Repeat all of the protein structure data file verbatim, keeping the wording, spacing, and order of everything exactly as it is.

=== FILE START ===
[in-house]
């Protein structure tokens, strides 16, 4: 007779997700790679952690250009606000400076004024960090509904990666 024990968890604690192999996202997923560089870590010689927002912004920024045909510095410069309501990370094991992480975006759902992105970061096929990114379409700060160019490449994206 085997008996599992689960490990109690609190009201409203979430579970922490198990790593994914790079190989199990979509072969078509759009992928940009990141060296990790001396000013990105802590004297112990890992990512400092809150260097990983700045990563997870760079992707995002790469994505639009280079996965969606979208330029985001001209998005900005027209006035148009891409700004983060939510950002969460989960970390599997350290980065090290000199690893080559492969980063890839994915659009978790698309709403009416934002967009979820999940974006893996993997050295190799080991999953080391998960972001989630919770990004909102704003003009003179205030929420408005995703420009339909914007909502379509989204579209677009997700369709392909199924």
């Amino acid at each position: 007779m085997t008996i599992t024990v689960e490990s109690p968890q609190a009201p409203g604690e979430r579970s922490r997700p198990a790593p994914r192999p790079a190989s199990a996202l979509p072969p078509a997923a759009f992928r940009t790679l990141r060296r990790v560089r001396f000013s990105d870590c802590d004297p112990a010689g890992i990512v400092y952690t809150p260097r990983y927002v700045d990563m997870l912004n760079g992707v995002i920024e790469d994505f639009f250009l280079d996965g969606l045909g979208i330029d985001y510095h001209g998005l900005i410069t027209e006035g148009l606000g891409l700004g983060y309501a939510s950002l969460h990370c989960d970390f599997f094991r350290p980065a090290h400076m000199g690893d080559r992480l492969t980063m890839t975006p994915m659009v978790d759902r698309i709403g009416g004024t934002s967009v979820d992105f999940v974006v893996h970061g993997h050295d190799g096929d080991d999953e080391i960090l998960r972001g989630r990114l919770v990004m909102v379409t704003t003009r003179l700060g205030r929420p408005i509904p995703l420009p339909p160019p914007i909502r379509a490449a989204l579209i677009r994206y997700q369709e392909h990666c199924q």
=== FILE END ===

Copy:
[in-house]
């Protein structure tokens, strides 16, 4: 007779997700790679952690250009606000400076004024960090509904990666 024990968890604690192999996202997923560089870590010689927002912004920024045909510095410069309501990370094991992480975006759902992105970061096929990114379409700060160019490449994206 085997008996599992689960490990109690609190009201409203979430579970922490198990790593994914790079190989199990979509072969078509759009992928940009990141060296990790001396000013990105802590004297112990890992990512400092809150260097990983700045990563997870760079992707995002790469994505639009280079996965969606979208330029985001001209998005900005027209006035148009891409700004983060939510950002969460989960970390599997350290980065090290000199690893080559492969980063890839994915659009978790698309709403009416934002967009979820999940974006893996993997050295190799080991999953080391998960972001989630919770990004909102704003003009003179205030929420408005995703420009339909914007909502379509989204579209677009997700369709392909199924």
């Amino acid at each position: 007779m085997t008996i599992t024990v689960e490990s109690p968890q609190a009201p409203g604690e979430r579970s922490r997700p198990a790593p994914r192999p790079a190989s199990a996202l979509p072969p078509a997923a759009f992928r940009t790679l990141r060296r990790v560089r001396f000013s990105d870590c802590d004297p112990a010689g890992i990512v400092y952690t809150p260097r990983y927002v700045d990563m997870l912004n760079g992707v995002i920024e790469d994505f639009f250009l280079d996965g969606l045909g979208i330029d985001y510095h001209g998005l900005i410069t027209e006035g148009l606000g891409l700004g983060y309501a939510s950002l969460h990370c989960d970390f599997f094991r350290p980065a090290h400076m000199g690893d080559r992480l492969t980063m890839t975006p994915m659009v978790d759902r698309i709403g009416g004024t934002s967009v979820d992105f999940v974006v893996h970061g993997h050295d190799g096929d080991d999953e080391i960090l998960r972001g989630r990114l919770v990004m909102v379409t704003t003009r003179l700060g205030r929420p408005i509904p995703l420009p339909p160019p914007i909502r379509a490449a989204l579209i677009r994206y997700q369709e392909h990666c199924q």